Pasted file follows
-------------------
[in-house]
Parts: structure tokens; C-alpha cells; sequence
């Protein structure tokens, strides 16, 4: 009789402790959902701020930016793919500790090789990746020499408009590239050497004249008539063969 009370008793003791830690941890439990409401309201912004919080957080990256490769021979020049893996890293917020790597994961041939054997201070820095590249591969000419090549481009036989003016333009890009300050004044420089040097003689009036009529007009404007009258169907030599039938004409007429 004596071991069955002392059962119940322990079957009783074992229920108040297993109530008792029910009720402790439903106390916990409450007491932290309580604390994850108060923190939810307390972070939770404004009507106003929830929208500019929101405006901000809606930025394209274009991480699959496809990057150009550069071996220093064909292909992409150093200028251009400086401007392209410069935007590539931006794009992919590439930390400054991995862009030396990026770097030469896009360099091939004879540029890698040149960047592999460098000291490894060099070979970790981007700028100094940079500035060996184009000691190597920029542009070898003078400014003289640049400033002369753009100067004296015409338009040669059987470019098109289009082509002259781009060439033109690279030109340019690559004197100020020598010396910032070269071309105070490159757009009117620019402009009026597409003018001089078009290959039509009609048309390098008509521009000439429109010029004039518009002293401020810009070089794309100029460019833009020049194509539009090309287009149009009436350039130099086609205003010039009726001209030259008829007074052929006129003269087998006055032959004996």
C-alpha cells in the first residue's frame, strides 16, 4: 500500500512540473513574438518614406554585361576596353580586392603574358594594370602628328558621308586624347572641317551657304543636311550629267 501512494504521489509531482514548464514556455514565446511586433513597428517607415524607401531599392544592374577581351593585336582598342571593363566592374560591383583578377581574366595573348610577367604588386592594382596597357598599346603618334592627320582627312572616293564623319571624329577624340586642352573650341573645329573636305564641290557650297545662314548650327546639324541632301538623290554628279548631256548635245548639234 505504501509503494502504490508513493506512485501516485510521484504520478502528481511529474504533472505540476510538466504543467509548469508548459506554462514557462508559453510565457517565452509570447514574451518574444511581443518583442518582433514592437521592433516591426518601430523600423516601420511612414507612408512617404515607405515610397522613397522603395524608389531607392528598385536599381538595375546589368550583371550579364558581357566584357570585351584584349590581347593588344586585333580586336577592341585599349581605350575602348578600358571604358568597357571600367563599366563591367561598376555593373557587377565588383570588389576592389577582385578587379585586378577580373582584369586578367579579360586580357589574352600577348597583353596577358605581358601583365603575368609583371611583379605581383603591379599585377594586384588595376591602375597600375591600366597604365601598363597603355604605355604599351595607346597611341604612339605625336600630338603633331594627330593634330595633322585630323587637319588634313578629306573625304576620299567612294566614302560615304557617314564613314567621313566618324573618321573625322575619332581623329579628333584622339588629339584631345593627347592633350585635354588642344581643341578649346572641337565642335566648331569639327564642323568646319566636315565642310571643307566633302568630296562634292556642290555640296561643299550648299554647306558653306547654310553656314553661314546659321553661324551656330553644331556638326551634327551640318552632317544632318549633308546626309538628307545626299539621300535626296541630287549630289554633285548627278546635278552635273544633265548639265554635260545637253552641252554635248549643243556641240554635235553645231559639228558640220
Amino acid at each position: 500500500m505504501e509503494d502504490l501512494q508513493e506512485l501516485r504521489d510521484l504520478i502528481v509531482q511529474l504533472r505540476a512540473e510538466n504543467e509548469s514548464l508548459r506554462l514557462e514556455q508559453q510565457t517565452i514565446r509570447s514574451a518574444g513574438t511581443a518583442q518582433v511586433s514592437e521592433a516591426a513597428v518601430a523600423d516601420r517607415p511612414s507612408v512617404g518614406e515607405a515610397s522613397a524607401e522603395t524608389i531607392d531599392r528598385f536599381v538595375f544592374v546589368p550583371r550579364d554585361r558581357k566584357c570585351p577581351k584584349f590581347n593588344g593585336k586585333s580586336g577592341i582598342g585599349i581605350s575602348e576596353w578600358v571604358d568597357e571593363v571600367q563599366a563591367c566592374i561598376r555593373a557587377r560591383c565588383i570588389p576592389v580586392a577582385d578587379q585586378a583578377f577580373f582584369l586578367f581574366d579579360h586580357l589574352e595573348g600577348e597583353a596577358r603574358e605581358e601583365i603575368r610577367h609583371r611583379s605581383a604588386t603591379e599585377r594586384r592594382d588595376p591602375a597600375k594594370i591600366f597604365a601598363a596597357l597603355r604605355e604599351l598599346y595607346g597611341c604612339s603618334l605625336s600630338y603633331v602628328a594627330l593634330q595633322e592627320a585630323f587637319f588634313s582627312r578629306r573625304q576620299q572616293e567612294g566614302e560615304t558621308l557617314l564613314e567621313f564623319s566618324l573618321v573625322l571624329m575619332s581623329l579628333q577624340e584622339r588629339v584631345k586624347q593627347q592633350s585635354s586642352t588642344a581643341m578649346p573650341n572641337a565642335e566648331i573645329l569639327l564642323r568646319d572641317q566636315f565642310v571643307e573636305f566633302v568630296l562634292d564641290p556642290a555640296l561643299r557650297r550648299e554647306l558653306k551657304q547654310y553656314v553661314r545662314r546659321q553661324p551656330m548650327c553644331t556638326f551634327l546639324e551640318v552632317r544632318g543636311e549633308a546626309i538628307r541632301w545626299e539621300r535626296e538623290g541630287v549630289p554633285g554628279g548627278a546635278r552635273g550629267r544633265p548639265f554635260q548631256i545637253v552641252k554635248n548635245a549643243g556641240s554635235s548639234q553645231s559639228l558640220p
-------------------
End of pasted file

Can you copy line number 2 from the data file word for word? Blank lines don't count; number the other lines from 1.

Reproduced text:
Parts: structure tokens; C-alpha cells; sequence